Pseudo Review: Al Franken, Giant of the Senate
Another example of how worst-writer is no early adopter, dear worst-reader. Took till recent drive up and down the boot of Italy to finally listen to what‘s known as an audio book. Which book? Well. Don‘t you know. I‘ve always been an Al Franken fan. Since his days on SNL to his amazing Minnesota Senate win in 2008, I‘ve always payed attention to Franken. In fact. I was hoping, in the fifteen or so hours this audio book takes to end, which, btw, is a great way to deal with a more than four thousand kilometer drive, he would say something about how/why he quit the Senate after a bunch of ridiculous accusations of sex harassment surfaced. Accusations, by-the-buy, that were at best out of context and at worst part of a life-time of writing #Americant comedy. But then I realized that he published this book before resigning. Oh well. More on that here.
The thing is, dear worst-reader, Franken should have never quit the Senate. In fact. He should run for president. No. Serious. After reading/listening to this book, which I don‘t consider all-that great, for worst-moi, he is an American gem. What a guy. Is that enough audio book buttering? Yeah. Let’s move on.
This book, at times, drags on and on and on. It is filled with filler and more Senate filler. The parts about his comedy career are fine, especially the stories he has from working on SNL. The latter chapters of the book, though, deal with a tick too many uninteresting if not boring details about the politics of being in the Senate. Let me worst-restate that. Franken rambles on and on about the internal politics of the Senate. Not only that. This book has one other weakness. Even though I don‘t think he should have resigned, especially considering the likes of Bill Cosby, who drugged women for sex or Louis C.K., who jerked off in front of women for kicks, Franken was/is nothing more than a old school #OKBoomer practical joker stuck in a collective society that is sexually repressed. Oh. And. He definitely￼ crossed the line with writing and/or creating comedy. That worst-said, he obviously never abused anyone. Franken should have fought all the accusations on that basis. Then again.
Franken tells the story of how, during his first campaign for the Senate, the media tried to portray him negatively by bringing up his comedy writing past which is full of atypical #Americant sexual repression humour. You know. The whole reason one of the greatest yet unrecognized accomplishments of technology is dick pics. Anywho. While working at SNL during a late night last minute rewrite session Franken wrote a joke that he calls a bridge. A bridge is supposed to be a method not for writing a joke but instead for rewriting or finding a better joke. This particular bridge he references details how he crossed the/a line. It was a rape joke. Now. As I listened to him explain the context of this bridge, I do not agree that joking about rape in any context is funny. And he continues to try and explain it that way. Nor do I think rape jokes can or should lead to better, more acceptable humor. He then explains what the result of the bridge joke was, which didn’t include reference to rape but instead something about homosexuality. WTF? What I realized listening to him explain all this was that Franken is, of course, part of a generation #OKBoomer that is obsessed with sex. Hence. Sexual repression galore equals #Americant. You know. Dick pics. Or. Lots and lots of sexual repression jokes that may or mayn‘t include rape–locker room banter here or there.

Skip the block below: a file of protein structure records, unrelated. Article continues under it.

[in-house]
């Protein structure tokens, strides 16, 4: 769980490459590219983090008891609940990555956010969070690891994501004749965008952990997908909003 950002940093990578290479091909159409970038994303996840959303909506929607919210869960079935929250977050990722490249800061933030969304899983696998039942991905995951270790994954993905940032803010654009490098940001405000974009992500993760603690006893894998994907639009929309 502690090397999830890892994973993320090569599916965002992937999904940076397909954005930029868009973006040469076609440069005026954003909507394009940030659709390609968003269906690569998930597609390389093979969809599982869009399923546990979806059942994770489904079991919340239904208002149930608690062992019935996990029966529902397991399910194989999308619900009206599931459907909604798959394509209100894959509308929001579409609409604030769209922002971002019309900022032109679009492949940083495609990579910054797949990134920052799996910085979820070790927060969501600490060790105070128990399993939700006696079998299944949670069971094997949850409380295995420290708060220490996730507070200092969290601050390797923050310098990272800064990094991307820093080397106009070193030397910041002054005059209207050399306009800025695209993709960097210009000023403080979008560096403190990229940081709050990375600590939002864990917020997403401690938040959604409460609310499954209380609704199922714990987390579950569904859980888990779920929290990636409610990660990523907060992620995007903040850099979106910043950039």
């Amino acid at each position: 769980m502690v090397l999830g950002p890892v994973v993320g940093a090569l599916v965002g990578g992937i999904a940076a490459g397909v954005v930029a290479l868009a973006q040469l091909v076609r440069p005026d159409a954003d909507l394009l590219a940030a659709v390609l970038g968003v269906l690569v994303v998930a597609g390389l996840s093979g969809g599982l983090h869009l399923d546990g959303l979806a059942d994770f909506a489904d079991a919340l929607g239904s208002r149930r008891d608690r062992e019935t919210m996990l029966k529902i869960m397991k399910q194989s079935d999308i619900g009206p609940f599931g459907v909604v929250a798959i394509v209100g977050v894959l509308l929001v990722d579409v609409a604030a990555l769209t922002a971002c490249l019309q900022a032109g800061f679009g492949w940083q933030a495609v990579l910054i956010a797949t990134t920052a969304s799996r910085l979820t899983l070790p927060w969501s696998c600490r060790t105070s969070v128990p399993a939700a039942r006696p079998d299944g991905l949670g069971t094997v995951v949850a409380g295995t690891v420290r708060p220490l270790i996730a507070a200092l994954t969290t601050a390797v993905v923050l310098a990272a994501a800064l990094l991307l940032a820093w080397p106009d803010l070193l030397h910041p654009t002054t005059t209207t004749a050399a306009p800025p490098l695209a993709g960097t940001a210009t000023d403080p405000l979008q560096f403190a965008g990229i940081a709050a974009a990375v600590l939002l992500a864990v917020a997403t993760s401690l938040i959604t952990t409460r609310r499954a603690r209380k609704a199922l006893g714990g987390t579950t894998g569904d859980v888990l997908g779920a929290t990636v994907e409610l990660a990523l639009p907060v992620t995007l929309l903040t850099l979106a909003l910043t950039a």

She: Say! Is your fly open or are you just happy to see me?
Ha. Ha. Anywho. For Franken, if this bridge method was how he worked, what other bridges didn‘t make it to press? Then there‘s the issue of his Playboy Porn-o-Rama article.
In May 2008, the Minnesota Republican Party released a letter about an article Franken had written for Playboy magazine in 2000 titled “Porn-O-Rama!” The letter, signed by six prominent GOP women, including a state senator and state representative, called on Franken to apologize for what they called a “demeaning and degrading” article. His campaign spokesman responded, “Al had a long career as a satirist. But he understands the difference between what you say as a satirist and what you do as a senator. And as a Senator, Norm Coleman has disrespected the people of Minnesota by putting the Exxons and Halliburtons ahead of working families. And there’s nothing funny about that.” -Source: see link below
Is there a better example of sexual repression than Playboy or right-wing politicians? As an #OKBoomer I‘m sure the Playboy article was funny. That worst-said. I’m surprised staunch, sexually repressed right-wingers couldn‘t find more dirt on Franken. The reason they can‘t? All this stuff, in comparison to real abusers, is harmless. Anywho. As boring as sexually repressive humor is, this book was worth a listen. And so.
Franken should spend the rest of his life fighting against the reason he was forced, by Democrats, to quit the Senate. At the same time he should run for president. What he shouldn‘t do is write another book about the internals of the Senate. Another book about how to be a comedian I‘ll definately read. I mean. Does anyone really want to read/listen to how the sausage is made in the Senate? Especially the Senate dick sausage? But working on SNL? Yeah. That‘s the ticket.
She (on the phone): I‘m on my way. You want me to bring anything?
He (on the phone): Bring beer, arrive naked.
Ha. Ha. Duh.